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Summer Edith Wharton

Chapter XV

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Dr. Merkle, still smiling, also rose. "Why do you run off in such a hurry? You can stretch out right here on my sofa...." She paused, and her smile grew more motherly. "Afterwards--if there's been any talk at home, and you want to get away for a while...I have a lady friend in Boston who's looking for a're the very one to suit her, my dear...."

Charity had reached the door. "I don't want to stay. I don't want to come back here," she stammered, her hand on the knob; but with a swift movement, Dr. Merkle edged her from the threshold.

"Oh, very well. Five dollars, please."

Charity looked helplessly at the doctor's tight lips and rigid face. Her last savings had gone in repaying Ally for the cost of Miss Balch's ruined blouse, and she had had to borrow four dollars from her friend to pay for her railway ticket and cover the doctor's fee. It had never occurred to her that medical advice could cost more than two dollars.

"I didn't know...I haven't got that much..." she faltered, bursting into tears.

Dr. Merkle gave a short laugh which did not show her teeth, and inquired with concision if Charity supposed she ran the establishment for her own amusement? She leaned her firm shoulders against the door as she spoke, like a grim gaoler making terms with her captive.

"You say you'll come round and settle later? I've heard that pretty often too. Give me your address, and if you can't pay me I'll send the bill to your folks....What? I can't understand what you say....That don't suit you either? My, you're pretty particular for a girl that ain't got enough to settle her own bills...." She paused, and fixed her eyes on the brooch with a blue stone that Charity had pinned to her blouse.

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"Ain't you ashamed to talk that way to a lady that's got to earn her living, when you go about with jewellery like that on you?...It ain't in my line, and I do it only as a favour...but if you're a mind to leave that brooch as a pledge, I don't say no....Yes, of course, you can get it back when you bring me my money...."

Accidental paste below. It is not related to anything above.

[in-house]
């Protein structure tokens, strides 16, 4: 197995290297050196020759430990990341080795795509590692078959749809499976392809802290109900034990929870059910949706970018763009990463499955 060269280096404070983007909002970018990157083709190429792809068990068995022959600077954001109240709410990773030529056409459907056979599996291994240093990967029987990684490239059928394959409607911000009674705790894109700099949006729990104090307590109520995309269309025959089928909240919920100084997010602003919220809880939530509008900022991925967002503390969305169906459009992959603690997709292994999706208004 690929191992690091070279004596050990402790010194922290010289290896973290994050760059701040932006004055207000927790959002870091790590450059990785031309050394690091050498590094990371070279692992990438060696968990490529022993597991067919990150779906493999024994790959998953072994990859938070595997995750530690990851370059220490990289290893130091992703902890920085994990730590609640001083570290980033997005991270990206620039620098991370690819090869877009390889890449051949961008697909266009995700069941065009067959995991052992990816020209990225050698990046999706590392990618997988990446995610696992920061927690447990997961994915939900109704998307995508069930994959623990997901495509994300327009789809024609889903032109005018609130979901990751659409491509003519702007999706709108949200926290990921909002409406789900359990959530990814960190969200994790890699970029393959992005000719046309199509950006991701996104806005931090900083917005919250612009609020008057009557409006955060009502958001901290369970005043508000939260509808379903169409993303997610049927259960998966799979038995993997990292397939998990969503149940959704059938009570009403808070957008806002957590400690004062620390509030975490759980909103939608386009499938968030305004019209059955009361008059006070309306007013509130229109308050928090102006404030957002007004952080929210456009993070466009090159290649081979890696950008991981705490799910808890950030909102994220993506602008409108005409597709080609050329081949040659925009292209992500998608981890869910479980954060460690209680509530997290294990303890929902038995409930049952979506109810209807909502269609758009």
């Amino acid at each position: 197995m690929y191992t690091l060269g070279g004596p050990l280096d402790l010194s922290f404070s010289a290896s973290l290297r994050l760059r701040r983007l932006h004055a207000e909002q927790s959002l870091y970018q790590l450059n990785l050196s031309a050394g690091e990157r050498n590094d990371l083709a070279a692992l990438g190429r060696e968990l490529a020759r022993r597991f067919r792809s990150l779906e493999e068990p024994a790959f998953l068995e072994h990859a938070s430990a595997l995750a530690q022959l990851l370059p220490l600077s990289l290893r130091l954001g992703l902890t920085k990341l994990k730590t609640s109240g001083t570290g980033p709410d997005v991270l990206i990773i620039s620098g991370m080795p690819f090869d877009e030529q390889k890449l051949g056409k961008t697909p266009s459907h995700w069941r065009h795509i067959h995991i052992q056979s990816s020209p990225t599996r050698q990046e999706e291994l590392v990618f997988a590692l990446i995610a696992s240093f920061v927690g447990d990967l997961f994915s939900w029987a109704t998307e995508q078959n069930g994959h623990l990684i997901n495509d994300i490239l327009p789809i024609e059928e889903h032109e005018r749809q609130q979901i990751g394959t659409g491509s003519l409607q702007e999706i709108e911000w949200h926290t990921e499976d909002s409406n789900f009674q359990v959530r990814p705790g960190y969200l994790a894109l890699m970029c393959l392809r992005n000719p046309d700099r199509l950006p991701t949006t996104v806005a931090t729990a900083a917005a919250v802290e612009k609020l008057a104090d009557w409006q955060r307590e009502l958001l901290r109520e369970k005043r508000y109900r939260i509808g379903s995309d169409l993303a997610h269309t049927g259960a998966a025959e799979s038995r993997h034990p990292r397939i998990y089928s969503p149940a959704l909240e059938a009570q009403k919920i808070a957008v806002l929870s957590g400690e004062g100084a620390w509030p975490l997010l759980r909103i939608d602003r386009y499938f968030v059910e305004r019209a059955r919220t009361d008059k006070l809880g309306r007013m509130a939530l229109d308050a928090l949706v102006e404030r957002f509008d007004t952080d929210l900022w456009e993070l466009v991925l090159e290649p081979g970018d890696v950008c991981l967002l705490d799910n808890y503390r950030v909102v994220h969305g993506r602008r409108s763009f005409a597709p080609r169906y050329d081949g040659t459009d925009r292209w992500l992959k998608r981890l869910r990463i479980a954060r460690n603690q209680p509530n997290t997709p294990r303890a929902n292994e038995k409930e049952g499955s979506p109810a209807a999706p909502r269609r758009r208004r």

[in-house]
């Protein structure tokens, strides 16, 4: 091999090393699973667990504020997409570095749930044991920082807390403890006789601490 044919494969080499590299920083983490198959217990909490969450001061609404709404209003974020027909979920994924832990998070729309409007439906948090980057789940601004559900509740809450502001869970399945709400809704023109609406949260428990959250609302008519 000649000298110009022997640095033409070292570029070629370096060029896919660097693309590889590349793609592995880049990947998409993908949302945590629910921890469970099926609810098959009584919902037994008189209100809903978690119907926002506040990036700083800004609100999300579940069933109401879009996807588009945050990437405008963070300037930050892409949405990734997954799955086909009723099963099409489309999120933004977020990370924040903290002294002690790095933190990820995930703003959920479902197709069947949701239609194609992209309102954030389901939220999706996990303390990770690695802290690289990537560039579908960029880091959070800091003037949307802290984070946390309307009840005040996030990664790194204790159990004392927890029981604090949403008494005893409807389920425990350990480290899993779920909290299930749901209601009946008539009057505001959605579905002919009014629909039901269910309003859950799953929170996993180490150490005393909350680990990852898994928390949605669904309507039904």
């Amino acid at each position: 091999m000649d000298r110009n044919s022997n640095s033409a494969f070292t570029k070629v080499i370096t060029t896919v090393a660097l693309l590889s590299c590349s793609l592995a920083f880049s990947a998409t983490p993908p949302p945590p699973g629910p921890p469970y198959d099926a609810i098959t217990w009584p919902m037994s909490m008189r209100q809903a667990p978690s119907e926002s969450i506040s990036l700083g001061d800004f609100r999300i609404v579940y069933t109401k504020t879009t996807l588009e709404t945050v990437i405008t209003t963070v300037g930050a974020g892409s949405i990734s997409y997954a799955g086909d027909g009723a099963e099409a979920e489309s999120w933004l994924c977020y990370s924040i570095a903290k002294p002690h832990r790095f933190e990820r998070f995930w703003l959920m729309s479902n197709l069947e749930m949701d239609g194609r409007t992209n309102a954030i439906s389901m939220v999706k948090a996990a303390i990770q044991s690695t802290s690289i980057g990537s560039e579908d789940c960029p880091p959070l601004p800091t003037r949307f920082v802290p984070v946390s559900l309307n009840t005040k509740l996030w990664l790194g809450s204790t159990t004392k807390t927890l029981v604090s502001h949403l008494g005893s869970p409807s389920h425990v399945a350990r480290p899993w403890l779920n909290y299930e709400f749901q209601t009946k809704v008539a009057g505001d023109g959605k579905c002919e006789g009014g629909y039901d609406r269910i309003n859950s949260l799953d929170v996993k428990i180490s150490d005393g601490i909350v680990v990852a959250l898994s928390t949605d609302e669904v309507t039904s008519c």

On the way home, she felt an immense and unexpected quietude. It had been horrible to have to leave Harney's gift in the woman's hands, but even at that price the news she brought away had not been too dearly bought. She sat with half-closed eyes as the train rushed through the familiar landscape; and now the memories of her former journey, instead of flying before her like dead leaves, seemed to be ripening in her blood like sleeping grain. She would never again know what it was to feel herself alone. Everything seemed to have grown suddenly clear and simple. She no longer had any difficulty in picturing herself as Harney's wife now that she was the mother of his child; and compared to her sovereign right Annabel Balch's claim seemed no more than a girl's sentimental fancy.

That evening, at the gate of the red house, she found Ally waiting in the dusk. "I was down at the post-office just as they were closing up, and Will Targatt said there was a letter for you, so I brought it."

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Edith Wharton

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